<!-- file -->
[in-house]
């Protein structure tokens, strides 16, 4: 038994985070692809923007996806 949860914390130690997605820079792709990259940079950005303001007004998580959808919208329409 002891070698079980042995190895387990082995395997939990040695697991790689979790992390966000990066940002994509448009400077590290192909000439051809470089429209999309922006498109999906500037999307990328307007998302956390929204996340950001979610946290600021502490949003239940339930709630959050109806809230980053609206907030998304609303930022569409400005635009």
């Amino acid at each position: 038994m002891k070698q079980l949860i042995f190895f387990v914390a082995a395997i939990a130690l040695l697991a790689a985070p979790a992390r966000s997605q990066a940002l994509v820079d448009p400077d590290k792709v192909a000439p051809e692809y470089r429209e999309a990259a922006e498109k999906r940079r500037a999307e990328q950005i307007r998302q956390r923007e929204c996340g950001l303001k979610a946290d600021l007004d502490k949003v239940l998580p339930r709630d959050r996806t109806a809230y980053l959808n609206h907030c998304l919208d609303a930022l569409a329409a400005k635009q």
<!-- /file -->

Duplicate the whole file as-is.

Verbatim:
[in-house]
């Protein structure tokens, strides 16, 4: 038994985070692809923007996806 949860914390130690997605820079792709990259940079950005303001007004998580959808919208329409 002891070698079980042995190895387990082995395997939990040695697991790689979790992390966000990066940002994509448009400077590290192909000439051809470089429209999309922006498109999906500037999307990328307007998302956390929204996340950001979610946290600021502490949003239940339930709630959050109806809230980053609206907030998304609303930022569409400005635009």
């Amino acid at each position: 038994m002891k070698q079980l949860i042995f190895f387990v914390a082995a395997i939990a130690l040695l697991a790689a985070p979790a992390r966000s997605q990066a940002l994509v820079d448009p400077d590290k792709v192909a000439p051809e692809y470089r429209e999309a990259a922006e498109k999906r940079r500037a999307e990328q950005i307007r998302q956390r923007e929204c996340g950001l303001k979610a946290d600021l007004d502490k949003v239940l998580p339930r709630d959050r996806t109806a809230y980053l959808n609206h907030c998304l919208d609303a930022l569409a329409a400005k635009q």